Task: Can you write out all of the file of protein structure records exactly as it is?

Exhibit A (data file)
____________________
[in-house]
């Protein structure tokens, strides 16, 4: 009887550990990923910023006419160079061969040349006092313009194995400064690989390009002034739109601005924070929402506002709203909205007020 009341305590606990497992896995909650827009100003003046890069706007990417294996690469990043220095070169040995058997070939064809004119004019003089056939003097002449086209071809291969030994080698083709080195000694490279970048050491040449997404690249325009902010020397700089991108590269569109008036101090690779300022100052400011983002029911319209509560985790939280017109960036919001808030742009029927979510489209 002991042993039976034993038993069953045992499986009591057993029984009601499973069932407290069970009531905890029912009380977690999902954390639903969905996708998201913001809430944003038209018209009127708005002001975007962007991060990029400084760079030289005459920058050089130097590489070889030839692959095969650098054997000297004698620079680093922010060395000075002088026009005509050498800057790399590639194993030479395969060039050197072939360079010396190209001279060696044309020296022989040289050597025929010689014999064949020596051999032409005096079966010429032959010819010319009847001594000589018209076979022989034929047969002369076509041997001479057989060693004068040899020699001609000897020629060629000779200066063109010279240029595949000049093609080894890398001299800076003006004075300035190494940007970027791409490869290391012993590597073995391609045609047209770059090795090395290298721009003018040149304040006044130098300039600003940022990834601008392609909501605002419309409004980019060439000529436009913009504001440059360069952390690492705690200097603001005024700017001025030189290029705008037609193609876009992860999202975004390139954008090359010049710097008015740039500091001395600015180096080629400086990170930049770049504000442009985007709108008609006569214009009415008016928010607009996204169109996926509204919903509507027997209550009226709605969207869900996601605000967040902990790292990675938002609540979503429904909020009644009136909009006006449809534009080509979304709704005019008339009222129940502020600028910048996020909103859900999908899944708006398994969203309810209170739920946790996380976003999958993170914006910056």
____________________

[in-house]
């Protein structure tokens, strides 16, 4: 009887550990990923910023006419160079061969040349006092313009194995400064690989390009002034739109601005924070929402506002709203909205007020 009341305590606990497992896995909650827009100003003046890069706007990417294996690469990043220095070169040995058997070939064809004119004019003089056939003097002449086209071809291969030994080698083709080195000694490279970048050491040449997404690249325009902010020397700089991108590269569109008036101090690779300022100052400011983002029911319209509560985790939280017109960036919001808030742009029927979510489209 002991042993039976034993038993069953045992499986009591057993029984009601499973069932407290069970009531905890029912009380977690999902954390639903969905996708998201913001809430944003038209018209009127708005002001975007962007991060990029400084760079030289005459920058050089130097590489070889030839692959095969650098054997000297004698620079680093922010060395000075002088026009005509050498800057790399590639194993030479395969060039050197072939360079010396190209001279060696044309020296022989040289050597025929010689014999064949020596051999032409005096079966010429032959010819010319009847001594000589018209076979022989034929047969002369076509041997001479057989060693004068040899020699001609000897020629060629000779200066063109010279240029595949000049093609080894890398001299800076003006004075300035190494940007970027791409490869290391012993590597073995391609045609047209770059090795090395290298721009003018040149304040006044130098300039600003940022990834601008392609909501605002419309409004980019060439000529436009913009504001440059360069952390690492705690200097603001005024700017001025030189290029705008037609193609876009992860999202975004390139954008090359010049710097008015740039500091001395600015180096080629400086990170930049770049504000442009985007709108008609006569214009009415008016928010607009996204169109996926509204919903509507027997209550009226709605969207869900996601605000967040902990790292990675938002609540979503429904909020009644009136909009006006449809534009080509979304709704005019008339009222129940502020600028910048996020909103859900999908899944708006398994969203309810209170739920946790996380976003999958993170914006910056």